Zion Williamson is a phenomenon. The Duke freshman is a living highlight reel that has helped the Blue Devils get off to an 8–1 start to this season.
But he's also a 6-foot-7, 285 pound forward that sticks out compared to everyone else on the court. When opponents step between Williamson and the basket, they have a choice to make – draw the charge or get out of the way.
While Williamson just burst onto the national scene this season at Duke, he's been a legend in his hometown of Spartanburg, S.C. for quite some time. The Wall Street Journal spoke to some of Williamson's high school opponents who faced the phenom and survived drawing a charge to discover exactly what they endured.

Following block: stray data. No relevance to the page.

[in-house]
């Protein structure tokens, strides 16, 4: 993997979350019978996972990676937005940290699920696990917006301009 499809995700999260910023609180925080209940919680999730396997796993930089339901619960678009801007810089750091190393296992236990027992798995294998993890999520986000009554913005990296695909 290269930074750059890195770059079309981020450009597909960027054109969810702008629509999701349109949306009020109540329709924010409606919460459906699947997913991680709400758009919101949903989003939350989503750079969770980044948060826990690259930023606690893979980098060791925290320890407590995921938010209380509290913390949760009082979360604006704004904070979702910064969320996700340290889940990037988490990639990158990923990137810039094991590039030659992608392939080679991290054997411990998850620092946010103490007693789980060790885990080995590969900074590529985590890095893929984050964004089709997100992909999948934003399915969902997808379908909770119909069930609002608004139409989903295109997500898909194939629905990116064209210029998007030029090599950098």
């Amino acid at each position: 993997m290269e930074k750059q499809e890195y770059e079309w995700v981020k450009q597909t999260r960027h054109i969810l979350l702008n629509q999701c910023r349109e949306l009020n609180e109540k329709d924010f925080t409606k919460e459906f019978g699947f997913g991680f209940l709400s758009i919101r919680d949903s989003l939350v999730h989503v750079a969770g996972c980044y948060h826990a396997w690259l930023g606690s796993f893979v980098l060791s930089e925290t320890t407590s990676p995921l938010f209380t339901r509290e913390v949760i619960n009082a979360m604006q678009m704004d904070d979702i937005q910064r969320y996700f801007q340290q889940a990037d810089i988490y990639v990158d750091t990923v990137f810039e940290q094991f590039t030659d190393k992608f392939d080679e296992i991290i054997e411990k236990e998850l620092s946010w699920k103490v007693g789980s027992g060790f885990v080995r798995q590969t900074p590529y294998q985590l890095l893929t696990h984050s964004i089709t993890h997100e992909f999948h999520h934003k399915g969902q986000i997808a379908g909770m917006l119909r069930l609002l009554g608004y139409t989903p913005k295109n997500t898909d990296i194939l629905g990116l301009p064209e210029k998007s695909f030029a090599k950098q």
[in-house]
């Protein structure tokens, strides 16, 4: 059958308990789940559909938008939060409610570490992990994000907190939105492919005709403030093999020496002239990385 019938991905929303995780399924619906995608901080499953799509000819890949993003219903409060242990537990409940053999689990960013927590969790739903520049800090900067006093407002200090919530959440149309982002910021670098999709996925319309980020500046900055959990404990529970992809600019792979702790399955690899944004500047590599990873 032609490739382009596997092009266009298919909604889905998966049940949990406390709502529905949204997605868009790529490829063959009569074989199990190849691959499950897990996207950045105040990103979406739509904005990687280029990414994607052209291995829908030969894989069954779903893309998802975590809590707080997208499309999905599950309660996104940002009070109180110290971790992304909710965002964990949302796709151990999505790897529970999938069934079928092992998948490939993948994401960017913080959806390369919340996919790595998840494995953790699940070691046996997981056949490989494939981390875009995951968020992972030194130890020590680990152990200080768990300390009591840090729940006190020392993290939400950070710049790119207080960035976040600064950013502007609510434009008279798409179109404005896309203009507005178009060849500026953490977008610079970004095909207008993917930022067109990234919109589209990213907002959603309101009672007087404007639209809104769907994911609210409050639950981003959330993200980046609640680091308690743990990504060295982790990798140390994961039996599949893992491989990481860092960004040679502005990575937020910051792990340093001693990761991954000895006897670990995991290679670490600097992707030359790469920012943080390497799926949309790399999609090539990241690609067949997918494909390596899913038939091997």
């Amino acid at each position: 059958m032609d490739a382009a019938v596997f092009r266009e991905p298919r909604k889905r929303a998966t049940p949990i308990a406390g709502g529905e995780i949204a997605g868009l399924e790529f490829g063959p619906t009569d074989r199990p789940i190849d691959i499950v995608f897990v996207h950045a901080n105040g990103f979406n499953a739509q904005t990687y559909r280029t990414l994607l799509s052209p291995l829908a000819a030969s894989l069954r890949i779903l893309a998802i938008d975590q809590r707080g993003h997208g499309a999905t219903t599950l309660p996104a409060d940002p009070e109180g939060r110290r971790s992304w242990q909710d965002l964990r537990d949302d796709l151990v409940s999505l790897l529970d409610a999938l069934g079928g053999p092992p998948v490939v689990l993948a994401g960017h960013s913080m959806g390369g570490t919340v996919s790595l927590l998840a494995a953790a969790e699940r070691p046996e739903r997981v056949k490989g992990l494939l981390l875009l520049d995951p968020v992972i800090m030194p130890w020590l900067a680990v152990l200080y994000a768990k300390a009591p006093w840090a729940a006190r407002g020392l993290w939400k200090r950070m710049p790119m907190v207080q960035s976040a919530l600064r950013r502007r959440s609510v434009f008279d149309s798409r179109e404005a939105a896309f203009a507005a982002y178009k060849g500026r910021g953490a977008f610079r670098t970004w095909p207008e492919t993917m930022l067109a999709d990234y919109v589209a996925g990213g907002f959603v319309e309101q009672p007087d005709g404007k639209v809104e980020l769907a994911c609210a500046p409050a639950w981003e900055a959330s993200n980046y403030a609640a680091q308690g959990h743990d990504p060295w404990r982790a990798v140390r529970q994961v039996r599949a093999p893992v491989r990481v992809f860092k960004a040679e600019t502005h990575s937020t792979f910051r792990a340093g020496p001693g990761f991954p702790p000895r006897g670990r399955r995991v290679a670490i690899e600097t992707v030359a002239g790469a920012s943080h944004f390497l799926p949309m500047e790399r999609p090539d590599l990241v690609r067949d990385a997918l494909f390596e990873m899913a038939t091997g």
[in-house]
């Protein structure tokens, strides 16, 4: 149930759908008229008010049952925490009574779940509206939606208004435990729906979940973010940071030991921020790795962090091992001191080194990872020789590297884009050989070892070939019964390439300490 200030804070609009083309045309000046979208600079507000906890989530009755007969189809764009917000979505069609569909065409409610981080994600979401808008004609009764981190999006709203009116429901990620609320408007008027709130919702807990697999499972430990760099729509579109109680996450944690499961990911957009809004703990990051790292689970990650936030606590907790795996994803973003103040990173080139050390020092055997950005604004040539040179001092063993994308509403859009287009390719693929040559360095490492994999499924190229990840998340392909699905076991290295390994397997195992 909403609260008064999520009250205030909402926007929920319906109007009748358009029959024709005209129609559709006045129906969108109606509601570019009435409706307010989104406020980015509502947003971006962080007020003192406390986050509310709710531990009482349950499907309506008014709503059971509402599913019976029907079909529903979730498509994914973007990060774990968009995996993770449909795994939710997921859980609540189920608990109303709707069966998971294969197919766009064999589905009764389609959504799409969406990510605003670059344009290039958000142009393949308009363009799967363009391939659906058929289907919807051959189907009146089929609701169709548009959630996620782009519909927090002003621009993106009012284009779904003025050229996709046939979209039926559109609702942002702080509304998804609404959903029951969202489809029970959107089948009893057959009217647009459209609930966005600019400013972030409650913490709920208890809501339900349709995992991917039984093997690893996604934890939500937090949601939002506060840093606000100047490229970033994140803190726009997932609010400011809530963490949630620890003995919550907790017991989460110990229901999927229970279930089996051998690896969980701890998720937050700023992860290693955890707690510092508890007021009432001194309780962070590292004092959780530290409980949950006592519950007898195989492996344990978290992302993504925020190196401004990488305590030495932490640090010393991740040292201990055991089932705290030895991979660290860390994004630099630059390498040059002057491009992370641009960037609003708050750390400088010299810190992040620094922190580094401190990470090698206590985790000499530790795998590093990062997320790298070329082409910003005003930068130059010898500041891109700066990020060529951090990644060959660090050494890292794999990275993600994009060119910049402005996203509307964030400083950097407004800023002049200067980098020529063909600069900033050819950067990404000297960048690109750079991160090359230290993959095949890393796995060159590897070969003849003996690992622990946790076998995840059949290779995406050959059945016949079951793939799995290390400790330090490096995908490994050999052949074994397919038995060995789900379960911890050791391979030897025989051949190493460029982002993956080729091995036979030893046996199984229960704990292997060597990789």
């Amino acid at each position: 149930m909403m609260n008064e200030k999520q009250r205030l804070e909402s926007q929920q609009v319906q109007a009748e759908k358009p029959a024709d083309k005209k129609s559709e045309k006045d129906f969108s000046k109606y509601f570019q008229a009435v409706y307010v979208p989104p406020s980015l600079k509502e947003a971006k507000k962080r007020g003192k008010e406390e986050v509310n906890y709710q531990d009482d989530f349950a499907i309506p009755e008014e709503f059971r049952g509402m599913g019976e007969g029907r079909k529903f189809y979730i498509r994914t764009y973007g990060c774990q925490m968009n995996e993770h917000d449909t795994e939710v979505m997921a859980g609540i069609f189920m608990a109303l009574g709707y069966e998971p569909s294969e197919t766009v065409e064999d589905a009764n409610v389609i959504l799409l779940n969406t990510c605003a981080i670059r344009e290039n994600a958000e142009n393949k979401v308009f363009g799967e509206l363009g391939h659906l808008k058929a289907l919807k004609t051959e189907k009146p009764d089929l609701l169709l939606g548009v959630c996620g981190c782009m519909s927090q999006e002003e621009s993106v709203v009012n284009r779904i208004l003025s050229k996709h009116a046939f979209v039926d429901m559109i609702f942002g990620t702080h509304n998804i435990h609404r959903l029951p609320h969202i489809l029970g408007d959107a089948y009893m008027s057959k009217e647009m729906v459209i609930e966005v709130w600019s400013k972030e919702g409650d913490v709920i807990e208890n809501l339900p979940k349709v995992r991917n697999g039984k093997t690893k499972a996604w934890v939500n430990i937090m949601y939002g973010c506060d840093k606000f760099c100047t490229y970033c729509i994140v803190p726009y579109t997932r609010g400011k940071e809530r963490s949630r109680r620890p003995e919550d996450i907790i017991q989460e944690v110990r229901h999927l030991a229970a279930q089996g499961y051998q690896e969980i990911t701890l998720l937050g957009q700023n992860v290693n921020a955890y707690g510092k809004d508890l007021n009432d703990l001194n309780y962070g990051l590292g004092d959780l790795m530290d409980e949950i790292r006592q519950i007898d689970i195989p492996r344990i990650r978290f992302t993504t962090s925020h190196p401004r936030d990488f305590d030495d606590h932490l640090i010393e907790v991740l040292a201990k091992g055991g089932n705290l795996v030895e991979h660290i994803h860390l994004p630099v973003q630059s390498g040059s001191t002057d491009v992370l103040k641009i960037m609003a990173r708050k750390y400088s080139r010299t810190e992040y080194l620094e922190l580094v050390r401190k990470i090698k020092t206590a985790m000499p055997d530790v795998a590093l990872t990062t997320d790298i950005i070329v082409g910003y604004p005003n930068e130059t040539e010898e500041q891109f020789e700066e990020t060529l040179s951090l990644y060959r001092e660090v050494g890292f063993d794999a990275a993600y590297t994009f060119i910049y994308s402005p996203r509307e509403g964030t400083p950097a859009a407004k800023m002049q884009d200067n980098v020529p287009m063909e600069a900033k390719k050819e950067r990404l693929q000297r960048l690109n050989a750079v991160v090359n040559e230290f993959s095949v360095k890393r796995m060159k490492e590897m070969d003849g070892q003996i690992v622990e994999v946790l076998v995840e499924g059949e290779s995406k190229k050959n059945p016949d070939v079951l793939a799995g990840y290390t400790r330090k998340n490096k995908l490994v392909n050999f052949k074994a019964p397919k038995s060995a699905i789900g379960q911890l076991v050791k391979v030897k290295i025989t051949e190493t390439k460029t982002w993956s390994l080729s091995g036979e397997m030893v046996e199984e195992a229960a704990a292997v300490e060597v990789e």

Chris Arp coaches basketball at Spartanburg Christian Academy and also teaches honors physics. One of his students, Jonathan Gaminde, asked Arp in class once how much momentum is generated by a force like Williamson. Gaminde knew what it felt like from personal experience. He compared drawing a charge from Williamson to a quarterback being blindsided by a defensive end.
"I quickly realized what I had just done," Gaminde toldThe Wall Street Journal.
The newspaper passed along clips of Williamson's charges to University of Lynchburg physicist Eric Goff to determine exactly how much force players like Gaminde encounter. Goff said the maximum force of impact during a Williamson charge is 300 pounds–the same amount as the average force "during a similar, head-on collision with a Jeep traveling 10 miles per hour," according to The Wall Street Journal.
"Some of the same physics ideas that are used to study car crashes and analyze fundamental particles slamming into each other at nearly the speed of light may be used to study collisions between basketball players," Goff said.
Williamson hasn't been called for a charge yet during Duke's regular season, and we can't blame any of the opposing teams for not attempting to risk it.